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Wisdom Tooth Liang Ming review


Wisdom Tooth | 2019 PYIFF Review

Wisdom Tooth | 2019 PYIFF Review

Wisdom Tooth Liang Ming reviewA seductive debut film, Liang Ming’s Wisdom Tooth is a bildungsroman, both understated and immersive. Vividly rendered characters, organic humor plus a splash of crime entice viewers into a tangled interpersonal web. The central love-triangle (a reverse-gender Jules et Jim) is believably compelling; when it comes to depicting relationships, actor-turned-director Ming shines. While the film’s slow-but-steady pacing, blurred lines of affection and unspooling relationships recall the superior Korean feature Burning (Lee Chang-dong, 2018), Ming’s nuanced understanding of character makes him one of this year’s most intriguing new directors.

Living in a modest apartment near China’s northern border, Guxi (the wonderfully anguished Lu Xingchen, a rising star) and her half-brother Guliang (the lovable dunderhead Wu Xiaoliang) depend on each other for both financial support and affection. With no parents in the picture, the siblings’ future becomes even more uncertain when an oil spill disrupts their fresh fish stall income. Enter Qingchang (the beguiling Wang Jiajia), a charismatic, wealthy young woman who sweeps Guliang off his feet, gets him a job and turns Guxi into an unhappy third wheel. And—as if the first two blows weren’t enough—the trio is caught up in the aftermath of a mob killing: forces beyond their control (or so they think) shift their fate like malevolent tectonic plates.

Blue-grey industrial seascapes, wintry forests and cigarette-clouded restaurants—plus Ding Ke’s original score with humming segments reminiscent of Andy Hull and Robert McDowell’s work in Swiss Army Man—effectively set the mood. But because Wisdom Tooth’s subtitles are imperfect, one wonders: are the long silences indulgently introspective, or was some crucial content lost in translation? Either way, Wisdom Tooth—like most first features—could benefit from a trim. The plot is less interesting than the characters; the film’s emotional build is diluted by too many meditative scenes in the snow; a dream sequence plus multiple endings leave us wishing for less.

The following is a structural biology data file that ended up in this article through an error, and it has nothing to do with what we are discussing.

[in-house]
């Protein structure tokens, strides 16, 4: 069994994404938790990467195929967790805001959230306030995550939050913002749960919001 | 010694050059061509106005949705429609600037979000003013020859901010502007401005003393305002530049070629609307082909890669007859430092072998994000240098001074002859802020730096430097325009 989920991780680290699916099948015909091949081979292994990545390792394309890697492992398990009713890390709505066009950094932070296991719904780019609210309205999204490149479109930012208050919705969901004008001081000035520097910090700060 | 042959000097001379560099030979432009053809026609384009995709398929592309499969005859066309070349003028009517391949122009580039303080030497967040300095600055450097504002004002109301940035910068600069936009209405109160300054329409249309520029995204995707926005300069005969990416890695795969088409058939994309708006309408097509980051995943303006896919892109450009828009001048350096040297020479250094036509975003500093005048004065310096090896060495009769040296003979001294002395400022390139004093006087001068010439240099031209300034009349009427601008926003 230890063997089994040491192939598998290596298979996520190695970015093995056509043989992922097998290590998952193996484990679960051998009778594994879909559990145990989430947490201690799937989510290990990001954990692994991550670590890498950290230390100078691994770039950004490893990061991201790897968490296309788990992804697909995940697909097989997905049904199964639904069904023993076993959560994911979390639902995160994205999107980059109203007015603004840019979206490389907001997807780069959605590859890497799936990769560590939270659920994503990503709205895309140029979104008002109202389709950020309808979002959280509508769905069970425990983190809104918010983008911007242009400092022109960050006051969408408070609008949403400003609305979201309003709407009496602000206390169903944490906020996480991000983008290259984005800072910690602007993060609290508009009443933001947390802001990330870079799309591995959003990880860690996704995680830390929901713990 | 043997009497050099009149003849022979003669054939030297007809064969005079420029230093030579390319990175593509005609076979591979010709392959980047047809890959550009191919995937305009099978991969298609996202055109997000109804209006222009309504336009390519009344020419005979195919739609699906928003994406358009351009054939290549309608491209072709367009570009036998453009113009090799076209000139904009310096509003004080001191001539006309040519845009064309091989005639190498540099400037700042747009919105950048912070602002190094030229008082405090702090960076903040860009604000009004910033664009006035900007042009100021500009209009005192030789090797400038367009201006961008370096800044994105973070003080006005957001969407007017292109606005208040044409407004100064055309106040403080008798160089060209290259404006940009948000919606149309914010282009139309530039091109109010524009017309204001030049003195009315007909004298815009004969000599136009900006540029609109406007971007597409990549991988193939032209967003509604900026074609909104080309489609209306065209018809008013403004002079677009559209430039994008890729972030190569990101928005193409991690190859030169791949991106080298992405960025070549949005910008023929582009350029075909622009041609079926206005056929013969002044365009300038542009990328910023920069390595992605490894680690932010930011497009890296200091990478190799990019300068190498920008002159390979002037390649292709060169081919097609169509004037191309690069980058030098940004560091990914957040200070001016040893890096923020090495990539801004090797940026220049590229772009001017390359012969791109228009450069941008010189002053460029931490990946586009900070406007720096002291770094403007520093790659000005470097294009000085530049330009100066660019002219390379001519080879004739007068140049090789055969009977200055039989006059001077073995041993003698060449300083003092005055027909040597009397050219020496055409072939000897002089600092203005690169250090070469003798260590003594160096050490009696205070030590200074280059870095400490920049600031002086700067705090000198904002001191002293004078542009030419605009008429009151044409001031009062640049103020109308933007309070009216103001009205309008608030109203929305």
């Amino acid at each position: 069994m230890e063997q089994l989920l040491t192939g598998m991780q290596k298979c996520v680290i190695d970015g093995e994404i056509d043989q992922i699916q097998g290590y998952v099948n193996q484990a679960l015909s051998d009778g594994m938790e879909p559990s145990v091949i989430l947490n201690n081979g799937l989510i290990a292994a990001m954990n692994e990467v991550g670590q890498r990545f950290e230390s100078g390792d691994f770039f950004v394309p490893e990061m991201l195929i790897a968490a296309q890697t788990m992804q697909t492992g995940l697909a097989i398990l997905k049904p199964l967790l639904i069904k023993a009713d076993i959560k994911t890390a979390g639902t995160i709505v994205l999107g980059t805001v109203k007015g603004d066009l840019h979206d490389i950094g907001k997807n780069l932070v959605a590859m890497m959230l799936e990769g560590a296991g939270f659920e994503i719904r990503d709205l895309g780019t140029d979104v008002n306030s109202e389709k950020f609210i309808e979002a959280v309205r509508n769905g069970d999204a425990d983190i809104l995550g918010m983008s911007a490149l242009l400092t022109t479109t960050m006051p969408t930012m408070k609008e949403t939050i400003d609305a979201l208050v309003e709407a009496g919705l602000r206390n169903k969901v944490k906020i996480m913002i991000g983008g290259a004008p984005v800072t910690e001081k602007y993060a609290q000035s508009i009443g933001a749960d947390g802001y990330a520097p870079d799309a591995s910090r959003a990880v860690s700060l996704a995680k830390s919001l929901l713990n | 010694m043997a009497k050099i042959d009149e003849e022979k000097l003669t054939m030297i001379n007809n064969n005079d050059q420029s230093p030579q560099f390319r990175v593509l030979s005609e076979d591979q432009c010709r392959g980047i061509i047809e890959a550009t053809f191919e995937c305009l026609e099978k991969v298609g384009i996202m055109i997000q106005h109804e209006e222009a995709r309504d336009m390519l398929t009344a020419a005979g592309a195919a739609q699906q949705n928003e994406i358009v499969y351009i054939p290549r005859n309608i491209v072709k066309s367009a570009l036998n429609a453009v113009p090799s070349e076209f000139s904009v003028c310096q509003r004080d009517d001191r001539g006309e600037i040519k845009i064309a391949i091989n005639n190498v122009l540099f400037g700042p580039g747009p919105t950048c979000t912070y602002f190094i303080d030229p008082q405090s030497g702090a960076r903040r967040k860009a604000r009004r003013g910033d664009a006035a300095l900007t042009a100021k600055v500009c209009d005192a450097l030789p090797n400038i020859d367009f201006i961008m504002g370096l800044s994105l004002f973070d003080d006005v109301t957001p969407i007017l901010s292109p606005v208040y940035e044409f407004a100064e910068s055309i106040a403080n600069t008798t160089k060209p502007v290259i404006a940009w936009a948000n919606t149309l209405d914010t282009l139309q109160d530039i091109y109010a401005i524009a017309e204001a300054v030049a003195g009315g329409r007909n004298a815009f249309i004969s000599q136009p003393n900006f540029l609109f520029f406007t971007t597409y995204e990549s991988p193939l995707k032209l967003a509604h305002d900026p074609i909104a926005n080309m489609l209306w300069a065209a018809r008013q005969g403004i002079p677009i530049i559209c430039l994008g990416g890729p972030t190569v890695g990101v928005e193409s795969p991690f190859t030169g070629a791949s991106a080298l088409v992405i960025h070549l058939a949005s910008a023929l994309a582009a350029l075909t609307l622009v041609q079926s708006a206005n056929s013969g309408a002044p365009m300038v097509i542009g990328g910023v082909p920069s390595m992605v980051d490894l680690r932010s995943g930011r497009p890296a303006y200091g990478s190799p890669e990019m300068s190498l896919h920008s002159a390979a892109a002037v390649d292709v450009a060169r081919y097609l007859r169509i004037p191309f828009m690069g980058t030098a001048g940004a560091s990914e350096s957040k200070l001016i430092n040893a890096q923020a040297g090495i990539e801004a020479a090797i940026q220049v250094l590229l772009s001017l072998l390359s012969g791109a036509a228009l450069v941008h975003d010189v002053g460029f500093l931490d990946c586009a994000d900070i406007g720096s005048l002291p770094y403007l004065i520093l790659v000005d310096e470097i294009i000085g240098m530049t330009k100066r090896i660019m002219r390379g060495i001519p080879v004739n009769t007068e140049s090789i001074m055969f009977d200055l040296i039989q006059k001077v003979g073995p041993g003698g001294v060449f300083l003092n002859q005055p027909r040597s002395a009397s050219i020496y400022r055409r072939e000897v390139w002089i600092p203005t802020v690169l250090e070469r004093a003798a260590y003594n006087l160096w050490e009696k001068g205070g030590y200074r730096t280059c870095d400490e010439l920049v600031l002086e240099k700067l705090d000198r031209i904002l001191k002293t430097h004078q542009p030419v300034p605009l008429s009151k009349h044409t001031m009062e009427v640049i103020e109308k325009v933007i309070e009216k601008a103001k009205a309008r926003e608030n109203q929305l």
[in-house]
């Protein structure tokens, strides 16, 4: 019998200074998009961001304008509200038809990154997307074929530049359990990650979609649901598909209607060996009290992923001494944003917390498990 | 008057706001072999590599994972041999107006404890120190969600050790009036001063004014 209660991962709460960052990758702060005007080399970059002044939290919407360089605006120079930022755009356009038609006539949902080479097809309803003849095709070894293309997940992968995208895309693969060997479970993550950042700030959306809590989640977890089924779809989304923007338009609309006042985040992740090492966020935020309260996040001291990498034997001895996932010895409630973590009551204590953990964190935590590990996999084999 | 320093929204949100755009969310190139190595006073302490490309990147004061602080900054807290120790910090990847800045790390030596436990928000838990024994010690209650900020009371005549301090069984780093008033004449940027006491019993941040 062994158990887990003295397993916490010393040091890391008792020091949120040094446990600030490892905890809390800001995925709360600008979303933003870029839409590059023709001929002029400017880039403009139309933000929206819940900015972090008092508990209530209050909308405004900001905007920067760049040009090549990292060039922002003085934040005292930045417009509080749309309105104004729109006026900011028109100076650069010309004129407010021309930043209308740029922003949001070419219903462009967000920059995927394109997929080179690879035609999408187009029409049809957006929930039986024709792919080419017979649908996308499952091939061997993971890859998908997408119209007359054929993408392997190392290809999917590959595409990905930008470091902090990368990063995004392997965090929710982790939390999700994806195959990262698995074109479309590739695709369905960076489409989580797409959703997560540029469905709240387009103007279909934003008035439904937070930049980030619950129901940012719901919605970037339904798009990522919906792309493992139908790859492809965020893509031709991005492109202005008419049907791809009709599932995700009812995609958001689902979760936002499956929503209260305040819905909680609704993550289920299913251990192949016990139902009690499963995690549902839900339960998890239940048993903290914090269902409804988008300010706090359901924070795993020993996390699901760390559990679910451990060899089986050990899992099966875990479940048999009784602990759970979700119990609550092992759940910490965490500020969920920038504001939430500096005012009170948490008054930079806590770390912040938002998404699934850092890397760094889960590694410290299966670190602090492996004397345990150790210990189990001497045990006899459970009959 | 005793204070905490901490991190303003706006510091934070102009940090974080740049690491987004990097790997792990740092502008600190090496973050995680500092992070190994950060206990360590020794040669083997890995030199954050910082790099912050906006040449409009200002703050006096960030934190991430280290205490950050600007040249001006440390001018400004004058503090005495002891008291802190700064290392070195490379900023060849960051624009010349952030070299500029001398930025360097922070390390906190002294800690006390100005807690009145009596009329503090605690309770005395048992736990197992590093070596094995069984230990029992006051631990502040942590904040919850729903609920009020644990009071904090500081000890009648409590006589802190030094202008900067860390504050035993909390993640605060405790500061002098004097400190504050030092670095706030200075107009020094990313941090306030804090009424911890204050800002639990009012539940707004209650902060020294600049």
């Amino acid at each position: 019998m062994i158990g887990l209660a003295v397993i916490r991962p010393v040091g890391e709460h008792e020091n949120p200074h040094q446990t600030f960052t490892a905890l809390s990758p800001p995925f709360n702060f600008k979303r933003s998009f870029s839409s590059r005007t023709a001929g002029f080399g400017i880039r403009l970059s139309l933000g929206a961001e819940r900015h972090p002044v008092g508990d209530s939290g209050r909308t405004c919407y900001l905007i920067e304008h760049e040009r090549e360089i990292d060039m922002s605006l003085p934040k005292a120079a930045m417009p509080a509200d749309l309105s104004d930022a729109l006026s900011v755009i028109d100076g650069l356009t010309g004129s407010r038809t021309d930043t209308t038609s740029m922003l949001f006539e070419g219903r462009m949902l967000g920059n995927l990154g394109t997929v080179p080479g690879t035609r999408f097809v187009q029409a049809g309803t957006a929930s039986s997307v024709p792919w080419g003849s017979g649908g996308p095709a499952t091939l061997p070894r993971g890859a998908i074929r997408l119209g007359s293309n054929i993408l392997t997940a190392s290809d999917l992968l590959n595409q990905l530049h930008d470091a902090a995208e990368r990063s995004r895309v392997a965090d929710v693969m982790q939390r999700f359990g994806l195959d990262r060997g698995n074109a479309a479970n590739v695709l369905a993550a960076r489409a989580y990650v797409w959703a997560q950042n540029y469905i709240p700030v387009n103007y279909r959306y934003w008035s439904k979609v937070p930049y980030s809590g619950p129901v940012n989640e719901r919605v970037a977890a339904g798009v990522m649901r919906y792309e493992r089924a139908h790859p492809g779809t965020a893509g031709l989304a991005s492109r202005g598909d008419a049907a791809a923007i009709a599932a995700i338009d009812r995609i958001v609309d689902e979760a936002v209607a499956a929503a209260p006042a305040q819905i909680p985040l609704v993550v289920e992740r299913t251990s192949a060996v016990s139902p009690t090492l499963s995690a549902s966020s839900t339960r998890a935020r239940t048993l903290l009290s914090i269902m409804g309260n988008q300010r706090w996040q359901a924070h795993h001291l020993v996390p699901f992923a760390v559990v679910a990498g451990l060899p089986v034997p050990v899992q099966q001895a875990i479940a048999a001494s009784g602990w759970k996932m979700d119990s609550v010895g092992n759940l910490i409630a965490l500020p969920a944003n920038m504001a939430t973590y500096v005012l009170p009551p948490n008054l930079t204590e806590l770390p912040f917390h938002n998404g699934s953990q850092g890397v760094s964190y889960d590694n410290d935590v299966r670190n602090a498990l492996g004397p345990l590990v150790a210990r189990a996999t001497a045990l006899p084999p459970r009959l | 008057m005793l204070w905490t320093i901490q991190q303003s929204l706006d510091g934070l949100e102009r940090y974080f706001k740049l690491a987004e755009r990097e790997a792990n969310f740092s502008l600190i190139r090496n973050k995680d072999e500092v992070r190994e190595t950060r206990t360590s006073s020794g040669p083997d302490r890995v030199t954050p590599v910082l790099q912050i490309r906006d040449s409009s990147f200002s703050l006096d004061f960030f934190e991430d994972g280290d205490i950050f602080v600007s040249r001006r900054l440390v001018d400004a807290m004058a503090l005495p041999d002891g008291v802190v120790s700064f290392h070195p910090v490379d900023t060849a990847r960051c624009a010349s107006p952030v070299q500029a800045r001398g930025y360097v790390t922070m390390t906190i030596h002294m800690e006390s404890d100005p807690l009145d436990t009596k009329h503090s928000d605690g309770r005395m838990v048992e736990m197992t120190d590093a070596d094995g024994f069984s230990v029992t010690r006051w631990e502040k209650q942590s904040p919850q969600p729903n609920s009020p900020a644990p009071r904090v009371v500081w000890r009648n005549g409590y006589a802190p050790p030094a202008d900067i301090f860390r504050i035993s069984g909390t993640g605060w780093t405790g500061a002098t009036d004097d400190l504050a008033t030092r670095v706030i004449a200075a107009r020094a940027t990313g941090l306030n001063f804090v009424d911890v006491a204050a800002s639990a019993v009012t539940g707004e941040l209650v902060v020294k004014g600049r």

However: whatever Wisdom Tooth lacks in emotional pacing, it makes up for in authenticity. This quietly dramatic film is surprisingly funny, the way an offhand comment at dinner can provoke serious choking. Even better, none of the comedy feels manufactured. The opening gag in a changing-room is a clever one-two punch that not only establishes bonds between brother and sister but also grabs our attention. And later, when characters gather for beers and cigarettes, trading irreverent humor across the table, it’s as if we’re sitting there with them. By the end, when tension explodes, we feel truly stricken. Ming has given us three teenaged leads whose struggles are compellingly universal: youthful energy vs. adult wisdom; romance vs. family ties; desire vs. reason. Despite the film’s faults, this is a first feature full of promise … as is its director.


Reviewed on October 14th at the 2019 Pingyao Crouching Tiger Hidden Dragon Intl. Film Festival. 104 min.

Dylan Kai Dempsey is a New York-based writer/filmmaker. His reviews have been published in Vanity Fair, Variety, No Film School, and He’s also developing a graphic novel as well as his own award-winning pilot script, #Likes4Lucas. He began as a development intern at Bonafide Productions in L.A. and Rainmark Productions in London.

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